But Can You Name Them…

I thought I was pretty good with naming (most) of the U.S. presidents, until I worked the New York Times Crossword puzzle today (in syndication). I figured out the theme. I got all five of the theme answers. But I still had a bit of trouble at first figuring out which presidents were being referred to. I almost had to whip out my copy of The Buck Stops Here (http://bit.ly/diNZNe) to refresh my memory of the presidents. How fast can you guess which presidents these are?






Answers in comments section!

Haiku R Us

I’ve been in serious haiku mode lately, reading the brand new 25th Anniversary Edition of The Haiku Handbook: How to Write, Teach, and Appreciate Haiku, by William J. Higginson and Penny Harter. (Look for a book review as soon as I finish it.) In fact, this edition is  so new, Amazon.com doesn’t appear to stock it yet, only the older edition:  http://bit.ly/d8vkkF. I found my copy on the shelves of Annie Bloom’s Books in SW Portland.

There is something captivating about these tiny little word paintings of only seventeen syllables (or less). With spring arriving early in Portland this year, in the guise of purple, yellow and white crocuses, daffodils (yellow, of course!) and amazingly for February, cherry blossoms, I have inspiration galore right outside my window. And of course my two indoor kitties salivating over the bushtits and robins that tantalize them from just on the other side of our thermopane glass give me plenty of inspiration from within.

I am ramping up now for the April poem-a-day challenge. One of my favorite pastimes on the web is following links from other links to see where it takes me, and on one such web surfing expedition, I discovered this wonderfully informative video by Jane Reichhold, an expert on Basho: http://bit.ly/bVAk4h . It’s about an hour long, but can be watched in parts and gives great advice for writing haiku. Plus Jane is nothing if not outspoken, so it makes for a lively presentation.

The Tao of Laundry

I was delighted to receive my contributor’s copy of A Cup of Comfort for Mothers (http://bit.ly/9HC4nv), containing my story The Tao of Laundry. I’ve wanted to be published in A Cup of Comfort ever since I picked up a copy of A Cup of Comfort for Women a few years back and discovered that they accepted submissions from anyone. I had some stories to tell, and here it seemed was a great outlet. I loved the idea of true stories by a wide cross-section of writers, who weren’t necessarily “professional writers”, but merely people like myself with “a story to tell”.

The story is about life, laundry and my mom. I only wish I would have shared the story with my beloved mother. With the second anniversary of her death  having just passed, Mom has been very much on my mind lately. I think the story would have amused her.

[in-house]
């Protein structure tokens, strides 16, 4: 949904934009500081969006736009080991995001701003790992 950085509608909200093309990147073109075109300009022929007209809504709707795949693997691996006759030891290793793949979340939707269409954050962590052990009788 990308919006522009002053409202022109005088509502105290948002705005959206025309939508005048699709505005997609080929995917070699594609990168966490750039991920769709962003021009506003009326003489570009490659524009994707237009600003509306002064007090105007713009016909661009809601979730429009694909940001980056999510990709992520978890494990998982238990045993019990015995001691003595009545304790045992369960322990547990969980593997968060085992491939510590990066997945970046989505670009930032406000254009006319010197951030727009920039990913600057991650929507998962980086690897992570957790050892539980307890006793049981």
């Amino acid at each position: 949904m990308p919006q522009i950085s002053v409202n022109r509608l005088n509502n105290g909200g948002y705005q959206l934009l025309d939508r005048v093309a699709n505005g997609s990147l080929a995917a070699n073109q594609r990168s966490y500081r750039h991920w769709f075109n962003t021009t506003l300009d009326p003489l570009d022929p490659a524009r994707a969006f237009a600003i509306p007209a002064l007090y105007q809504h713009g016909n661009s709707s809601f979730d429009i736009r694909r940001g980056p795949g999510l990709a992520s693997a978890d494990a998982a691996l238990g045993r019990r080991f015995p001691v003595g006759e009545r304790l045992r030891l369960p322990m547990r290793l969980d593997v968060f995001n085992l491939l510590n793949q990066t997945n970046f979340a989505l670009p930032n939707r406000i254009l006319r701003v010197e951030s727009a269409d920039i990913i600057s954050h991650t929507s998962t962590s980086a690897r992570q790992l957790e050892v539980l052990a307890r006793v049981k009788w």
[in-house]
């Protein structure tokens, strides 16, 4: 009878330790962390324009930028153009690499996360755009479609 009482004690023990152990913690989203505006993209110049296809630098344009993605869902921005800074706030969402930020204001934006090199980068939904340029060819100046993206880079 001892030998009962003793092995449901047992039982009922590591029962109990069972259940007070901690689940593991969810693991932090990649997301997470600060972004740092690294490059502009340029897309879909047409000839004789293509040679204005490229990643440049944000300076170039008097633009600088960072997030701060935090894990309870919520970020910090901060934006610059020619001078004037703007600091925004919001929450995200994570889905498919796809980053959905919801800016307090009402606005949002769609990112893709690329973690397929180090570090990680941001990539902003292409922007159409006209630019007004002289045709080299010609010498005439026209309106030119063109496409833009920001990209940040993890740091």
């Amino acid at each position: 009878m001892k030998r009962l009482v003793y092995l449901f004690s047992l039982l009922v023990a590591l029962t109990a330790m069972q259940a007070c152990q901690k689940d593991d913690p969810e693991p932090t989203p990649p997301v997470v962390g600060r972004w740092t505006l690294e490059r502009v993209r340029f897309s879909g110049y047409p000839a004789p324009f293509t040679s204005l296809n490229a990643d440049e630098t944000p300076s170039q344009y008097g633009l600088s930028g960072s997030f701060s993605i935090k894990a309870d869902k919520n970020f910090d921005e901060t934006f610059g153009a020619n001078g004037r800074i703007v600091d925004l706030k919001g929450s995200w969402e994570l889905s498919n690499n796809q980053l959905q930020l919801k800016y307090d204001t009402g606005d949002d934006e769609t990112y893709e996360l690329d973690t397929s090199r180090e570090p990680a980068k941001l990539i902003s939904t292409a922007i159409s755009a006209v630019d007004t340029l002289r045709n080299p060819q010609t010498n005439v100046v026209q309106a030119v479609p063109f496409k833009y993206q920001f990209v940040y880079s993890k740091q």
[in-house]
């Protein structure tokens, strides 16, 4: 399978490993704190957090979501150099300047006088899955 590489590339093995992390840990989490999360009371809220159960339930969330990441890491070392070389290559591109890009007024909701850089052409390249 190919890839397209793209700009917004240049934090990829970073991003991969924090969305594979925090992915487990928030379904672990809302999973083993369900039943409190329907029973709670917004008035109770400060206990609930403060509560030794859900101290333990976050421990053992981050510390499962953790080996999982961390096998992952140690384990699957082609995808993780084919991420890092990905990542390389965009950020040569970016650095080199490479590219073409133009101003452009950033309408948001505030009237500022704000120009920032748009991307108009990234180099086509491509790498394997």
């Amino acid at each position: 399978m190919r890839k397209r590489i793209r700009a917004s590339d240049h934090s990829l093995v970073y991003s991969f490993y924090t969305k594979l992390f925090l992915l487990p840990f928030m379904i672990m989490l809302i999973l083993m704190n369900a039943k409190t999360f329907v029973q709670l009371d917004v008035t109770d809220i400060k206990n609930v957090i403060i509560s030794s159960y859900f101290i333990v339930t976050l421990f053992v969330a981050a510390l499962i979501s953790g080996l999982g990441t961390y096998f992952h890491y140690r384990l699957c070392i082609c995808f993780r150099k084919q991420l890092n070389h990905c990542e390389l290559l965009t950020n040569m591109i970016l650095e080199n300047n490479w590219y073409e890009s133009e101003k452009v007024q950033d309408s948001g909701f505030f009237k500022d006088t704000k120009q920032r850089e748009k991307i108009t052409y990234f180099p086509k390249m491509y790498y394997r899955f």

Love Is

Valentine’s Day has got to be one of my favorite holidays. Coming in the midst of a gray Portland winter, what’s not to like about all the cheerful red, pink and white displays of cards, balloons, flowers and candy you see in just about every store you step into. So it was only fitting that our Wednesday prompt should be to write a love poem. With all due respect to Love Story:

Love Is

Agreeing on a movie
To watch together
And knowing when
To say you’re sorry

A Self Review

The prompt  for the January  Write On! Online Challenge  was to write a review of something we’ve written. It was challenging indeed, to strike just the right balance between modesty and blowing my own horn.  In the end, I decided to approach it by pretending I was writing a review of someone else’s work. 🙂 I was thrilled to learn today that I won 2nd place (http://bit.ly/b1m4uY), for this review:

The Ten Best Things, in Chicken Soup for the Soul: Count Your Blessings (http://bit.ly/34wABN)

Category: Creative nonfiction

I stumbled across Cara Holman’s story The Ten Best Things in a volume of Chicken Soup for the Soul: Count Your Blessings. As a cancer survivor myself, I appreciated the forthrightness and honesty with which she presented the story of how a writing group she joined shortly after her cancer diagnosis helped her to deal with her treatment and aided in her emotional recovery.

A cancer diagnosis can be a frightening and isolating experience. Many studies have shown the value of support groups for cancer patients, and in The Ten Best Things, Cara recounts how joining a writing group for women cancer survivors functioned both as a support group for the “eight or so” women in it, and as a way to channel their creative energies into the process of healing. While Cara is quick to conclude that obviously no one would have chosen to have been diagnosed with cancer in the first place, she firmly believes that she and the women of her writing group are in a better place as a result of having to confront their own mortality, and reassess their priorities in life.

As I reflect upon the lesson of this story, I find myself in agreement with the sentiments expressed by this author, namely, that many of us cancer survivors have learned “to be kinder, more compassionate, more life-affirming people and never to forget how much we still have to be grateful for.” I found this story to be life-affirming, without ever becoming maudlin.

I would encourage readers who are interested in honest writings about surviving cancer, losing one’s parents, and just everyday stories about raising children, becoming a writer, and hitting midlife to check out some of Cara’s other equally engaging, and often humorous writings. A full list of her publications, both online and in print, can be found on her blog Prose Posies.